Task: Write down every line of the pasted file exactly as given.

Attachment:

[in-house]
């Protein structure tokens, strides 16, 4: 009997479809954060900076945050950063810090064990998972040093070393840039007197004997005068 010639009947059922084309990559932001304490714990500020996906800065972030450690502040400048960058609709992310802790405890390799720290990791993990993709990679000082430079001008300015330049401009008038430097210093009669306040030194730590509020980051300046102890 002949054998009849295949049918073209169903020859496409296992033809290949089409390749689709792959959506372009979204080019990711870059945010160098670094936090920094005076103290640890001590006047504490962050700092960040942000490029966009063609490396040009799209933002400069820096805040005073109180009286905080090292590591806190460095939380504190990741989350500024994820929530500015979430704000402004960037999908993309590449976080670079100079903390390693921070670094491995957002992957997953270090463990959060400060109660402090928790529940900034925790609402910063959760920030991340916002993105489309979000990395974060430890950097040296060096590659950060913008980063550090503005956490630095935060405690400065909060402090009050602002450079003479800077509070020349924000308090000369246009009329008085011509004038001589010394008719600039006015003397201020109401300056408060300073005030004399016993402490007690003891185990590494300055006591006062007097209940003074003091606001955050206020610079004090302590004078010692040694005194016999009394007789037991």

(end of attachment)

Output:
[in-house]
């Protein structure tokens, strides 16, 4: 009997479809954060900076945050950063810090064990998972040093070393840039007197004997005068 010639009947059922084309990559932001304490714990500020996906800065972030450690502040400048960058609709992310802790405890390799720290990791993990993709990679000082430079001008300015330049401009008038430097210093009669306040030194730590509020980051300046102890 002949054998009849295949049918073209169903020859496409296992033809290949089409390749689709792959959506372009979204080019990711870059945010160098670094936090920094005076103290640890001590006047504490962050700092960040942000490029966009063609490396040009799209933002400069820096805040005073109180009286905080090292590591806190460095939380504190990741989350500024994820929530500015979430704000402004960037999908993309590449976080670079100079903390390693921070670094491995957002992957997953270090463990959060400060109660402090928790529940900034925790609402910063959760920030991340916002993105489309979000990395974060430890950097040296060096590659950060913008980063550090503005956490630095935060405690400065909060402090009050602002450079003479800077509070020349924000308090000369246009009329008085011509004038001589010394008719600039006015003397201020109401300056408060300073005030004399016993402490007690003891185990590494300055006591006062007097209940003074003091606001955050206020610079004090302590004078010692040694005194016999009394007789037991």